What a pity. House of Cards is done and it did not end with a bang.
After last year’s Kevin Spacey debacle, I was actually excited at the prospect of Robin Wright leading the show. In fact, she was always my favorite character on the political drama, so I was certain she would be great as the show’s sole protagonist. As expected, her performance is as powerful as it’s always been. Sadly, the material lets her down.
These eight episodes are entertaining to be sure, but they simply don’t hold up in retrospect. The writing team famously went back to the drawing board and rewrote the season after Spacey was fired, and it shows. This is a fractured season with messy plotting and a disjointed narrative. Why did Claire want to be President? What were her goals? The show tells us absolutely nothing about her motivations. Is she simply obsessed with power because she was in such close proximity to Frank all these years? In fact, this season is so preoccupied with tackling the aftermath of Underwood’s demise that it completely misses the opportunity to dig deep into Claire’s psyche. This should be a story about her as opposed to a story about her reacting to what happened. We do get a number of fascinating flashbacks to Claire’s childhood, but they are too few and far in between.
The season also introduces a couple of new characters in the form of the powerful Shepherd siblings Bill and Annette. Greg Kinnear is fine as the former, but Lane is absolutely sensational. In fact, I kind of wish the show introduced her many years ago as Claire’s adversary. Weirdly, the show retcons its history and expects us to believe that the Shepherds have been pulling the Underwoods’ strings for many years. Nevertheless, Diane Lane does such a good job with the material; it’s a real treat to see two powerful women butt heads and use the Oval Office as their battleground. Unfortunately, her arc ultimately goes nowhere.
And that’s the biggest issue with this season: the show gives us exactly zero answers and closure after six years of investment (it actually makes the Lost finale look like a satisfying one – and we all know how unfulfilling that closer was). What happened to Annette Shepherd? What happened to Bill? Janine? What was the reaction to a pregnant Claire Underwood, The President of the United States, cradling a dead Doug? Did she end up launching those nukes? What ended up being her legacy?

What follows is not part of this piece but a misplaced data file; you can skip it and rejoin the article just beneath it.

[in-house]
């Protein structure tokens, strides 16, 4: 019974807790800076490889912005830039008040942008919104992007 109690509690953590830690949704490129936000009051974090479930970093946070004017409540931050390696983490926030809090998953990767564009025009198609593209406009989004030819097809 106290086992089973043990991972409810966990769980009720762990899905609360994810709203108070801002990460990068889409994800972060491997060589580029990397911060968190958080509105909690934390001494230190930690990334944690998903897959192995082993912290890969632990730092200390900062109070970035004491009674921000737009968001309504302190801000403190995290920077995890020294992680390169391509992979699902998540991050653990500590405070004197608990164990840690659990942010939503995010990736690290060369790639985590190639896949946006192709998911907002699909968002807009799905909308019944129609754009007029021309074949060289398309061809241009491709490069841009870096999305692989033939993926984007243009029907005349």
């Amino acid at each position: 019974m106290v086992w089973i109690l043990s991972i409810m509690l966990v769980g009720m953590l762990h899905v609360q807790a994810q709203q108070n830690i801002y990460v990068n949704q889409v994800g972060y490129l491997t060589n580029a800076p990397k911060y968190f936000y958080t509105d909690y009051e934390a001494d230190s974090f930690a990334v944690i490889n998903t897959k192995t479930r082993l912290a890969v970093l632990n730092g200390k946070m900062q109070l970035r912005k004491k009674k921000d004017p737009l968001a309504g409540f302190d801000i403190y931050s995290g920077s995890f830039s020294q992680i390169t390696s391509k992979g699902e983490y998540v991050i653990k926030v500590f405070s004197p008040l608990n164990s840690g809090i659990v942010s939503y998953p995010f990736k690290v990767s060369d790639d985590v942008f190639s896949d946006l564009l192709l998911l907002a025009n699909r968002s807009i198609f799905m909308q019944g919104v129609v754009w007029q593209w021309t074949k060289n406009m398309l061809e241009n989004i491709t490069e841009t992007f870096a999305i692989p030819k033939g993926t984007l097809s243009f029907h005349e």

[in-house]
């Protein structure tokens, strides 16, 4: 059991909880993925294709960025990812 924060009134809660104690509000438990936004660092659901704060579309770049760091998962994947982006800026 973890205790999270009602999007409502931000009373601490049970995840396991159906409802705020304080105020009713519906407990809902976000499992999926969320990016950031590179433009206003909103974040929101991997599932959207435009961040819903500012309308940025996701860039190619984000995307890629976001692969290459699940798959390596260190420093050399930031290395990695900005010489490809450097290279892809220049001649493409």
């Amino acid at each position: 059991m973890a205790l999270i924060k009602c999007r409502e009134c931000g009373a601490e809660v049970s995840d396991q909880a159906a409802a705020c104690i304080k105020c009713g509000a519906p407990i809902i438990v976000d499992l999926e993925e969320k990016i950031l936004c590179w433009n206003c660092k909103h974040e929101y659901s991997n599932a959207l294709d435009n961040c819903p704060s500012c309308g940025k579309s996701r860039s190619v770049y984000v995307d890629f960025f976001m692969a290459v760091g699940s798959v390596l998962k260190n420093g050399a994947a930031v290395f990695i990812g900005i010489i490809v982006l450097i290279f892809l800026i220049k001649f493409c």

And most importantly: how did the writing team (and Netflix) think it was okay to produce such an unsatisfying finale? It’s a slap in the face in every way.
Bits & Bills
– What’s up with the random time jumps this season? Suddenly Claire is pregnant? And why doesn’t the show ever tell us who the father is? Did Claire have some of Frank’s sperm tucked away? Did Tom impregnate her before he died? It simply glosses over that significant plot point and that’s a mindboggling decision.
– The season premiere features Claire letting a poor little bird go instead of killing it (whereas Frank mercy-suffocated a dog in the show’s pilot episode). Nevertheless, she lives up to her husband’s legacy by killing Doug in the season’s final moments. There’s a nice full circle element to that act, but that’s all the positivity I’ll spare.
– My favorite moment of the year: Claire making Annette’s jaw drop by opening the door to her all-female cabinet. What a goosebump worthy moment, particularly with Claire turning to the camera at the end and uttering the ominous phrase: “take no prisoners“.
– So the public just forgot about Claire’s “depression”? It was fun to see her duplicitously smear mascara on her face , but the whole thing fizzled out.
– Cody Fern was useless on American Horror Story this season, and he’s just as irritating as Duncan, Annette’s “son” (in a subplot that also goes nowhere).
– So many long-time cast-members got killed this season: Cathy (who was severely underused), Jane (Patricia Clarkson was better on Sharp Objects), and Tom (who became boring years ago).
– Deliciously despicable: the fact that Annette actually induces Claire’s labor on Air Force One. Wow!
– Second favorite moment of the season: Claire calling Annette and making her listen to the heartbeat before uttering the epic line: “you fucking cunt, it’s a girl.” WOW!
– In case you got confused: Doug killed Francis to protect his legacy after the latter decided he wanted to kill his wife. Thrilling I guess?
– Even Doug talks to the camera in the show’s final two episodes. Can everyone break the fourth wall now? Way to overuse your gimmick show!
– I still can’t get over the abrupt ending. That’s your final moment? Really?
Claire: I will say whoever tried to kill me, perversely, it’s the first sign of real respect I’ve gotten in 100 days.
Reed: What do you want?
Claire: I want every door to be wide open and stay that way.
An entertaining but messy season that culminates in one of the worst series finales I’ve ever seen. Thank God Robin Wright makes it watchable.